You mentioned that Francis Bacon played a role in this?
Yes, a decisive one. He wrote a famous essay on gardens. I happen to have an original edition of his book on nature, a deliciously beautiful book, as though printed for a prince. Bacon saw the garden as an incipient lab. Here are some quotes that perfectly illustrate this line of thought:
“Aware of the botanic garden as a seed-bed of science, young Francis Bacon wished to improve it. He suggested the idea of collecting a library in a house with ‘a spacious and wonderful garden and a huge cabinet, and a still house furnished with mills, instruments, furnaces and vessels.” Bacon rang the bell for the scientific intellectual, of which he is the first major example, it’s very type and form. “Nature cannot be conquered by obeying her. Accordingly these goals, human science and human power, come to an end in action. To be ignorant of causes is to be frustrate in action.” So the “garden academies” sprang up everywhere in Europe, where Bacon’s program was put into effect. “This movement was given a name: ‘technology’. The word, significantly enough, was coined by Johann Beckmann (1739-1811), a former student of theology, who turned to mathematics and the natural sciences.” Armytage in The Rise of the Technocrat.
Here’s a good quote from one of my favorite books: The Garden Of Eden:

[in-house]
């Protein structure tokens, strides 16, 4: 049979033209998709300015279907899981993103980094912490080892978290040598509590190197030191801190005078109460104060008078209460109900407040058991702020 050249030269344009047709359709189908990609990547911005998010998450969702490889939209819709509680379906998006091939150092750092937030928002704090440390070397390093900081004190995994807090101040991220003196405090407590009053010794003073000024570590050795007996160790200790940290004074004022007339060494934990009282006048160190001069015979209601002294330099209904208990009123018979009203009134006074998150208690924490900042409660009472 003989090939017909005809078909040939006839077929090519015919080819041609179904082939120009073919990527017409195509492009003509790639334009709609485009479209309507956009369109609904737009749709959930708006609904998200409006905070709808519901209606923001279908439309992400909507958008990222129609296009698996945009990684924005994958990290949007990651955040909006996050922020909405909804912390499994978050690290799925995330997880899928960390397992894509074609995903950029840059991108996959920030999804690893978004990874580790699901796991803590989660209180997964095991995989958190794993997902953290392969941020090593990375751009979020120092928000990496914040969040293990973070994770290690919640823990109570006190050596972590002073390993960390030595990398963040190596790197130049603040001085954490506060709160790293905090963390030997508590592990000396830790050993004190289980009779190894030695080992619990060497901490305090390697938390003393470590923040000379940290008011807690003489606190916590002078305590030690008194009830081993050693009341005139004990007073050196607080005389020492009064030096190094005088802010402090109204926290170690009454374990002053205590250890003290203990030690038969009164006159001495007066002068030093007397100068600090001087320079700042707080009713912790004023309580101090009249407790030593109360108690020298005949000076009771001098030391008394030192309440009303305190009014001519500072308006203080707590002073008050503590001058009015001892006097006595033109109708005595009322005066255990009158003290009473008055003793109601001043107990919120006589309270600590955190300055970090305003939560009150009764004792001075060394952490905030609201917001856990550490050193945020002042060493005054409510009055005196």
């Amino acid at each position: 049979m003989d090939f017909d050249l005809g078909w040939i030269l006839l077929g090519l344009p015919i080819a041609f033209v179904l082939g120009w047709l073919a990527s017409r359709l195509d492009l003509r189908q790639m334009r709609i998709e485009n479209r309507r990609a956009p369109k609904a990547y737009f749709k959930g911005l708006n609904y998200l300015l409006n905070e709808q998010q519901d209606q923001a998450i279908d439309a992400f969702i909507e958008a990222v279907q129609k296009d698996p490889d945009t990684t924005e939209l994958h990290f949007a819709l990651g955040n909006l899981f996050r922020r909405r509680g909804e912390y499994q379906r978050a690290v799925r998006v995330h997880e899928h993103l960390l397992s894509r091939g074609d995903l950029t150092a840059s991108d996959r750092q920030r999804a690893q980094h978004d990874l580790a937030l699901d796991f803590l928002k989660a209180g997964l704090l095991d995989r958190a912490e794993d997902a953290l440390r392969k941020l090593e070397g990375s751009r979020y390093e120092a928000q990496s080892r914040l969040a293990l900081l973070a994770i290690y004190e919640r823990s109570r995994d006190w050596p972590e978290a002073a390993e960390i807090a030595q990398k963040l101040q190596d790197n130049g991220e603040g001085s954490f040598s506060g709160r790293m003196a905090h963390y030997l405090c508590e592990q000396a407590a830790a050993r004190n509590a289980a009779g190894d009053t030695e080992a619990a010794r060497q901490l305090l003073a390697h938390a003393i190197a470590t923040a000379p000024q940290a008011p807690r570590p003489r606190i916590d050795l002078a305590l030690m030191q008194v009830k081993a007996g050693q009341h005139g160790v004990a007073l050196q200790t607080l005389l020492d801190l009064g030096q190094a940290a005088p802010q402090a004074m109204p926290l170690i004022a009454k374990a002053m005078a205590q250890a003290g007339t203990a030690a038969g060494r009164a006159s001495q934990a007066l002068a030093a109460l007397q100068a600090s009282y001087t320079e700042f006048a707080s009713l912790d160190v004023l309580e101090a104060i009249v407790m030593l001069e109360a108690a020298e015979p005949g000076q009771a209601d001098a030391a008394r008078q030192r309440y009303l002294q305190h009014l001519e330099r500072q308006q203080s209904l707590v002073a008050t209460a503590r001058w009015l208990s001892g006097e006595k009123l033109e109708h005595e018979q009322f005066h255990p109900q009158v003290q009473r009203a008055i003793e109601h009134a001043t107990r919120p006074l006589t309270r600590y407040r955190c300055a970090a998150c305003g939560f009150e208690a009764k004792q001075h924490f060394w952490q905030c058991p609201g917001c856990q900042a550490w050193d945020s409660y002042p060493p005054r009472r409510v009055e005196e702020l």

“For the first time since the Fall, thanks to the discovery of America, a truly encyclopedic collection of plants could now be made that would offer a complete guide to the many faces of the Creator. Since each family of plants was thought to represent a specific act of creation, that scholar would come to understand God best who found room in a pulvillus for every genus. This, then, was the Garden of re-creation into which the wise man would retire, and shut the door upon the busy, disfigured. world outside. Plants were restful things, free from motion, and, so it was generally imagined, from the perturbations of sex. In this they resembled God himself. Not only that: the leaves of the various plants having been appointed by God for physik (or medicine), a complete collection of plants from all over the world, must, it was supposed, supply a ready remedy for every injury and infection. Thus it was that, in a Botanic Garden, beside the fountain in the middle, a man could enter into communion with what was green and full of sap, recover his innocence, and shed his fear of decay. Some of the brightest hopes of mankind thus came to lie in principles of recreational gardening associated with the Botanic Gardens and with what was written about them. But these ideals could be adopted by other gardeners, both great and small, with notions of their own as to the many ways in which to recreate a ‘perpetual spring’. After the relative hopelessness of the medieval world view, and the division of Christendom at the Reformation, these attempts to recreate the Garden of Eden, backward-looking as they were, came as a sensitive, and immensely optimistic interlude in Western European history, before the march of modern science and of the industrial revolution began.” p. 10